PayPal changed its fees policy for e-checks
Thread poster: Katalin Horváth McClure

Katalin Horváth McClure  Identity Verified
United States
Local time: 23:05
Member (2002)
English to Hungarian
+ ...
Jul 22, 2011

I just wanted to warn everybody that PayPal recently (on July 12) changed its policy about e-checks. (And guess what, not to our advantage.)

Until now, if you received a payment via e-check, the fees they deducted were a $5.00 flat fee, regardless of the amount you received. This was very convenient if you received anything over $125, because over that amount credit card payment fees would be more than $5.00. The tradeoff was that you had to wait longer to actually get the money, so
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I just wanted to warn everybody that PayPal recently (on July 12) changed its policy about e-checks. (And guess what, not to our advantage.)

Until now, if you received a payment via e-check, the fees they deducted were a $5.00 flat fee, regardless of the amount you received. This was very convenient if you received anything over $125, because over that amount credit card payment fees would be more than $5.00. The tradeoff was that you had to wait longer to actually get the money, sometimes more than a week.

Now, they simply got rid of this $5.00 cap. Now they are charging the same fees as for credit card payments. I found out this just now, when digging around the PayPal website, looking for an explanation why they deducted more that $5.00 from the last e-check payment I received. They did not bother directly notifying their users, other than in a Policy Update buried somewhere.

So, now, we can still get paid by e-check, but we will have to pay the same fees as for an instant payment. Yeah, we will have the added advantage of having to wait a week or more for the money to clear...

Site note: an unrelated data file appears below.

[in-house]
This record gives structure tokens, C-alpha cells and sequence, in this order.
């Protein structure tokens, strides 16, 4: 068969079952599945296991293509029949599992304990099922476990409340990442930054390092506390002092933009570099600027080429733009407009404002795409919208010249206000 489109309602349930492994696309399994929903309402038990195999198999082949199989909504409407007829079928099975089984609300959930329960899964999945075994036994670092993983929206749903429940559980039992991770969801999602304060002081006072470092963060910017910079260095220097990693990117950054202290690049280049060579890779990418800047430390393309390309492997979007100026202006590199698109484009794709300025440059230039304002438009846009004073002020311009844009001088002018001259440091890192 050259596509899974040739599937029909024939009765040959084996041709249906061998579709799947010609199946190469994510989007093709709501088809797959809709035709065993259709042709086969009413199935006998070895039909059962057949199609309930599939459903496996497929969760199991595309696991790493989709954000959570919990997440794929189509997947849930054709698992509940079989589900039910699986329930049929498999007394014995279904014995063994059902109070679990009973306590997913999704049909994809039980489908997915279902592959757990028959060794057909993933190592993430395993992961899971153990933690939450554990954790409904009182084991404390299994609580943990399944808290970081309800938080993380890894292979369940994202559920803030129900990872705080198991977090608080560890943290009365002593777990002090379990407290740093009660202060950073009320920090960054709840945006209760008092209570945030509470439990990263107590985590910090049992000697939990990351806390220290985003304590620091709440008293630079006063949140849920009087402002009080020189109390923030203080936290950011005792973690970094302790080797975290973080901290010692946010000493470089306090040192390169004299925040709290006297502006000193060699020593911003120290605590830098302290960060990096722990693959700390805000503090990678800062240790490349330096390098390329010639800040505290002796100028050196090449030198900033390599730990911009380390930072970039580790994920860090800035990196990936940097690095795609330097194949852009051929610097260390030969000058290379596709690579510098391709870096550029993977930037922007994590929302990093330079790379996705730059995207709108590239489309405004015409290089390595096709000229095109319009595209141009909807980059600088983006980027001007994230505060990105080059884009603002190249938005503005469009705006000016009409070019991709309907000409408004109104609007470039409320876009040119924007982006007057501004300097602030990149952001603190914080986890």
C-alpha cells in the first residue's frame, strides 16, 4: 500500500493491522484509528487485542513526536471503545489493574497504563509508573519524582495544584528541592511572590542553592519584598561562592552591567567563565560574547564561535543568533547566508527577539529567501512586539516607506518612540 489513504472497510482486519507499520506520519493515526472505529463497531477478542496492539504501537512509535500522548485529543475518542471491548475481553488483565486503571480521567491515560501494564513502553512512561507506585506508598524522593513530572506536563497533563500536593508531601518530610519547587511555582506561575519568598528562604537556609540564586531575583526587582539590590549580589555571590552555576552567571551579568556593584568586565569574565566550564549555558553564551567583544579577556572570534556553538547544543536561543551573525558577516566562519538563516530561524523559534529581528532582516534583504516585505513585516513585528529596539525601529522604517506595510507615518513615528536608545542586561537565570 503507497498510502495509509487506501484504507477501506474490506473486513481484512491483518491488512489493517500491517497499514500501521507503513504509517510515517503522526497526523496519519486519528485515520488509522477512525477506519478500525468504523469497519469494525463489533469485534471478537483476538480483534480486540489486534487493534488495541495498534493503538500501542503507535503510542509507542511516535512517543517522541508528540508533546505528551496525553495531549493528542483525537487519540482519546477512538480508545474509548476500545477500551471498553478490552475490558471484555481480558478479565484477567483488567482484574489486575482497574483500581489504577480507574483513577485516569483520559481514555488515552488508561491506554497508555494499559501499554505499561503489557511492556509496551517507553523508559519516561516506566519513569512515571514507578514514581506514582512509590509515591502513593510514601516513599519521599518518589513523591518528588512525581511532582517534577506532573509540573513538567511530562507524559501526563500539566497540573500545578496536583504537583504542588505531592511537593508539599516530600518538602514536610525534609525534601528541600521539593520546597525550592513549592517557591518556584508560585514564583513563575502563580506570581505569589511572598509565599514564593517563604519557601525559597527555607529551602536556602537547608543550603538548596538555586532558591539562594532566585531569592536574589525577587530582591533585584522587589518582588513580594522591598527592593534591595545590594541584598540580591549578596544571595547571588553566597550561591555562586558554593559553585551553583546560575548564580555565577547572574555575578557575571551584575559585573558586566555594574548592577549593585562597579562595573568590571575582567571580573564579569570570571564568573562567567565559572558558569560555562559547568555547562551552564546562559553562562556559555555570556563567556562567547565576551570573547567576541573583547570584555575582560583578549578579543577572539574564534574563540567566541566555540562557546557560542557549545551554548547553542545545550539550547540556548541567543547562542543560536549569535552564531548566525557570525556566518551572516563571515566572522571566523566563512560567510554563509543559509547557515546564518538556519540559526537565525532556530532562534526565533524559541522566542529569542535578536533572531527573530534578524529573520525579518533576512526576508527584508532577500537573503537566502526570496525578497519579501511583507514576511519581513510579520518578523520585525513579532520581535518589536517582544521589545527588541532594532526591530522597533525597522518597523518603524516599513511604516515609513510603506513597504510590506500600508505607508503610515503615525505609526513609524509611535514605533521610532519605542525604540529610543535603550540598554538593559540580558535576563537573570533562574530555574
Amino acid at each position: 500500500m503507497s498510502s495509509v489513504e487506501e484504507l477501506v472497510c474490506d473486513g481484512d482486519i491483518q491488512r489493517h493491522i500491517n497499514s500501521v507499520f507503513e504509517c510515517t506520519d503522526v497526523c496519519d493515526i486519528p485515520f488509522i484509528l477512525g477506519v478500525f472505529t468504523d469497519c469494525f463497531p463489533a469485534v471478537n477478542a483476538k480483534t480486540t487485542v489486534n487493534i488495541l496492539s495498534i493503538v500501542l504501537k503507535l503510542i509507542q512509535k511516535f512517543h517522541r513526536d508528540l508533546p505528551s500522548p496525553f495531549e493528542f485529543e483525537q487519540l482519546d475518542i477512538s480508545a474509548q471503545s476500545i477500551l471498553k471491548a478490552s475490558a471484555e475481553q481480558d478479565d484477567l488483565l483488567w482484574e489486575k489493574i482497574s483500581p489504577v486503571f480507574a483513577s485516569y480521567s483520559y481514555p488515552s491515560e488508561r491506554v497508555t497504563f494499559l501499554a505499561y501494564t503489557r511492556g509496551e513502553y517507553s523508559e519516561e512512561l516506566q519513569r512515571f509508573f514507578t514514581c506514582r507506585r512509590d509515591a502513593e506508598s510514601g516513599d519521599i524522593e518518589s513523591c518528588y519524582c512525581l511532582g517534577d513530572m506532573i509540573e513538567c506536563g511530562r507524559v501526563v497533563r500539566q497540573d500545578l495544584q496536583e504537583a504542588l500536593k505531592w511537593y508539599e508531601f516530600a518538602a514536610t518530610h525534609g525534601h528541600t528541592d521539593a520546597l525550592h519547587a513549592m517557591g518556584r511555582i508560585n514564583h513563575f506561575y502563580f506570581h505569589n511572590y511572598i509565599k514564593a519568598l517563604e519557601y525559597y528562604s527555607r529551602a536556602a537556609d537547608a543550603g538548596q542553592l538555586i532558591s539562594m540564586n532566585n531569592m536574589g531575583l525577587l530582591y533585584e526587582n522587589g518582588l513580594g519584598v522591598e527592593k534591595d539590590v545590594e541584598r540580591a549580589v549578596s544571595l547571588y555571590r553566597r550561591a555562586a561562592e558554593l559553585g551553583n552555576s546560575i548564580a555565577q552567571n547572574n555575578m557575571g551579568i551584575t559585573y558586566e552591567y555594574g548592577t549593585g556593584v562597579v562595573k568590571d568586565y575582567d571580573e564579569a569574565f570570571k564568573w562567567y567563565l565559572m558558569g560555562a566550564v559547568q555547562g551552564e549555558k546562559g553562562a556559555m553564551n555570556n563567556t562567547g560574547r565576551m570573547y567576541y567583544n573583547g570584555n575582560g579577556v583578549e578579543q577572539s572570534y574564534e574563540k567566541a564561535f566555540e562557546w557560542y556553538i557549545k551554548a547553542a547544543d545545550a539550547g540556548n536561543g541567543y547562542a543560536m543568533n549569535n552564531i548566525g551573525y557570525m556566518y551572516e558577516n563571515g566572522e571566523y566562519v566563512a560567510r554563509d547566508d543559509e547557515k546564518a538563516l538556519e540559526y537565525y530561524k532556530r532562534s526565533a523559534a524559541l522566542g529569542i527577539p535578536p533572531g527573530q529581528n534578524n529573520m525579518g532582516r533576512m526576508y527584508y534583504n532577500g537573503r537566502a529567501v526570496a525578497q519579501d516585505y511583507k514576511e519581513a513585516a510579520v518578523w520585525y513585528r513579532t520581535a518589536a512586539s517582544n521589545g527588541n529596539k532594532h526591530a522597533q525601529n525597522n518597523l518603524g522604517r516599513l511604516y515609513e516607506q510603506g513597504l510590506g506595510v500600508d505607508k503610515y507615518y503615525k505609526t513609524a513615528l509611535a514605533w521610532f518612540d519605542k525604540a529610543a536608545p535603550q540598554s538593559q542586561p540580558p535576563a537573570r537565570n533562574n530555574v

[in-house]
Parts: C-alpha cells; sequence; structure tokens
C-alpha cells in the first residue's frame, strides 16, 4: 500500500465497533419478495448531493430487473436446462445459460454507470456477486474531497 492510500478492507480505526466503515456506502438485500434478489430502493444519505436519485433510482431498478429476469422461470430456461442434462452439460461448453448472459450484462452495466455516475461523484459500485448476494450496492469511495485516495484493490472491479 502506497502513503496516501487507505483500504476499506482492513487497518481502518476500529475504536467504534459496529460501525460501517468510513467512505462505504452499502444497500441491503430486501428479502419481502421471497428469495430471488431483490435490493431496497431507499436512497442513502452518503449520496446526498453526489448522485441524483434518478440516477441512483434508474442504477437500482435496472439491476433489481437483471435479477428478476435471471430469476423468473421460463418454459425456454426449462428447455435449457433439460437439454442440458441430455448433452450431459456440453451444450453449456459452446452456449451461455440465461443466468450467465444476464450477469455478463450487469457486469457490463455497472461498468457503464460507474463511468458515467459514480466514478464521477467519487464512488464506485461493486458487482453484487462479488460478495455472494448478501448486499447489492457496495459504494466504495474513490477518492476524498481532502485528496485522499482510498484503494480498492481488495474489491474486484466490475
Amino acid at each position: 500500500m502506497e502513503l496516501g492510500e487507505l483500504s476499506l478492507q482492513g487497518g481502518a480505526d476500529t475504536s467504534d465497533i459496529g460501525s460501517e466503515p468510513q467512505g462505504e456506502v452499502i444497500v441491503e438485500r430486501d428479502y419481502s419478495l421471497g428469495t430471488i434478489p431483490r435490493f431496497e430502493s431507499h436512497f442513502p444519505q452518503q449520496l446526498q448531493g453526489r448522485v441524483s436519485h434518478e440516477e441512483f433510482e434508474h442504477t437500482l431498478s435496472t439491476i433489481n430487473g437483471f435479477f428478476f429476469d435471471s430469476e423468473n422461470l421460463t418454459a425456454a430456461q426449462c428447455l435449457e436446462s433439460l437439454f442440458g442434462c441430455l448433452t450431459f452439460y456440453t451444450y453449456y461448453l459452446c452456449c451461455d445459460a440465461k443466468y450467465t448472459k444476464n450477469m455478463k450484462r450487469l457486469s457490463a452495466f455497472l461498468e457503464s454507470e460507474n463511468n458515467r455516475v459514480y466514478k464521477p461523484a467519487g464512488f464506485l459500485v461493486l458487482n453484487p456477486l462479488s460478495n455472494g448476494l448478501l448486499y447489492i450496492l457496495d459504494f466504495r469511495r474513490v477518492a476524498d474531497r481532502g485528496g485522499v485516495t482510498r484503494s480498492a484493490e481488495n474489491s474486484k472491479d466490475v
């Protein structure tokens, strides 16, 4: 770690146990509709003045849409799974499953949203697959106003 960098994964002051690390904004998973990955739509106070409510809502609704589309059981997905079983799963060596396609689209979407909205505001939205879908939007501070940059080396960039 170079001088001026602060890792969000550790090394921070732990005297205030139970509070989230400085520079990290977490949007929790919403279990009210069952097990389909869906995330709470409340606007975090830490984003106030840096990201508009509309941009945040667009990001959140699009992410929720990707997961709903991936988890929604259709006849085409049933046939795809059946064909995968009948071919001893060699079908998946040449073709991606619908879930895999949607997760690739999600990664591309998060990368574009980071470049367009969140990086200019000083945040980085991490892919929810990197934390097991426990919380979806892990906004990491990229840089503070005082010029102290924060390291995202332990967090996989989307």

Katalin


[Edited at 2011-07-22 21:14 GMT]
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JaneD  Identity Verified
Sweden
Local time: 05:05
Member (2009)
Swedish to English
+ ...
Good to know Jul 23, 2011

Thanks for mentioning this, Katalin - it's always been a better way to receive PayPal payment as the commission level was better, but now as you say the only "advantage" seems to be that it takes longer!

 

Thayenga  Identity Verified
Germany
Local time: 05:05
Member (2009)
English to German
+ ...
Notification Jul 24, 2011

On July 4th PayPal sent me an email to inform me about the intended changes.

Receiving an e-check does take quite some time before you actually do get the money.

An added "advantage" for Europeans is that you're being ask whether you wish to keep the USD or convert them to Euros. Naturally, I have PayPal convert the USD to Euros, and get to catch a glimpse at the amount in Euros. Then, usually about 5 - 6 days later when the e-check has finally been cleared, I'm faced w
... See more
On July 4th PayPal sent me an email to inform me about the intended changes.

Receiving an e-check does take quite some time before you actually do get the money.

An added "advantage" for Europeans is that you're being ask whether you wish to keep the USD or convert them to Euros. Naturally, I have PayPal convert the USD to Euros, and get to catch a glimpse at the amount in Euros. Then, usually about 5 - 6 days later when the e-check has finally been cleared, I'm faced with the same option and have PayPal convert the amount again! Thus far, this double process has cost me an average of 3.8% of the Euro value due to currency fluctuations.

It would be good if ProZ provided a column in which I could list the payment methods I don't accept. With PayPal's new fee policy it's simply too expensive to accept e-checks.

[Edited at 2011-07-24 06:23 GMT]
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José Henrique Lamensdorf  Identity Verified
Brazil
Local time: 00:05
English to Portuguese
+ ...
In memoriam
PayPal is getting too expensive Jul 24, 2011

Sometime in the past 12 months or so PayPal set up operations in Brazil, where receiving money was always messy. Previously, the only thoroughly legal way to receive funds from PayPal in Brazil was via Xoom.

Since the Brazilian PayPal startup, some things happened.

First, Xoom stopped accepting funds from PayPal. Next, Xoom lowered their fee to USD 4.99 per transfer up to USD 3K, and improved their speed, offering a cash deposit to any Brazilian bank within the next ban